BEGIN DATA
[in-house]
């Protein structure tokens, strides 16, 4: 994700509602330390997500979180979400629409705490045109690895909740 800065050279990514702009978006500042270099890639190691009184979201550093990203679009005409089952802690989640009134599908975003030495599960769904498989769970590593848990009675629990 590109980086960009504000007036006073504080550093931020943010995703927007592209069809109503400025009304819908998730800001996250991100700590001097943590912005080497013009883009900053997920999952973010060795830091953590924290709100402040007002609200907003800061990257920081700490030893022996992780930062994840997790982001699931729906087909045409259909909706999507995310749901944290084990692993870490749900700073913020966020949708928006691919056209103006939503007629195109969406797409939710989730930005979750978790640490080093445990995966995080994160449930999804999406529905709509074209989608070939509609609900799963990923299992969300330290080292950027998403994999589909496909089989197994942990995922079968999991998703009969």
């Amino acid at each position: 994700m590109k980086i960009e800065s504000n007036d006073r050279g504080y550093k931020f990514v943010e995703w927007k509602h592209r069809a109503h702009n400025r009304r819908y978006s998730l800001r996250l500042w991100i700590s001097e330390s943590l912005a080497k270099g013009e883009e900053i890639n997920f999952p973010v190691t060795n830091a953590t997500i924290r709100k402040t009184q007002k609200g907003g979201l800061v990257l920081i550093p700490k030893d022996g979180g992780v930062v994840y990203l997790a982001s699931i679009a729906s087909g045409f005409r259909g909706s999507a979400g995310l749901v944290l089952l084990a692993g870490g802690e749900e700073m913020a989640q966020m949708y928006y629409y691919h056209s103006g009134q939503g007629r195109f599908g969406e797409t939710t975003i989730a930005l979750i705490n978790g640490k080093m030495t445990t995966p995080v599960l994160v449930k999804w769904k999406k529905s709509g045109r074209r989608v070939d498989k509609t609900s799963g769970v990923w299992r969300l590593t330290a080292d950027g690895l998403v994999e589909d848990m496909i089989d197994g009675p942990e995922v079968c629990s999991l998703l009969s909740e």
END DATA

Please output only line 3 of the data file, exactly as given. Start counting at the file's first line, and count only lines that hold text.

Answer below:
């Amino acid at each position: 994700m590109k980086i960009e800065s504000n007036d006073r050279g504080y550093k931020f990514v943010e995703w927007k509602h592209r069809a109503h702009n400025r009304r819908y978006s998730l800001r996250l500042w991100i700590s001097e330390s943590l912005a080497k270099g013009e883009e900053i890639n997920f999952p973010v190691t060795n830091a953590t997500i924290r709100k402040t009184q007002k609200g907003g979201l800061v990257l920081i550093p700490k030893d022996g979180g992780v930062v994840y990203l997790a982001s699931i679009a729906s087909g045409f005409r259909g909706s999507a979400g995310l749901v944290l089952l084990a692993g870490g802690e749900e700073m913020a989640q966020m949708y928006y629409y691919h056209s103006g009134q939503g007629r195109f599908g969406e797409t939710t975003i989730a930005l979750i705490n978790g640490k080093m030495t445990t995966p995080v599960l994160v449930k999804w769904k999406k529905s709509g045109r074209r989608v070939d498989k509609t609900s799963g769970v990923w299992r969300l590593t330290a080292d950027g690895l998403v994999e589909d848990m496909i089989d197994g009675p942990e995922v079968c629990s999991l998703l009969s909740e």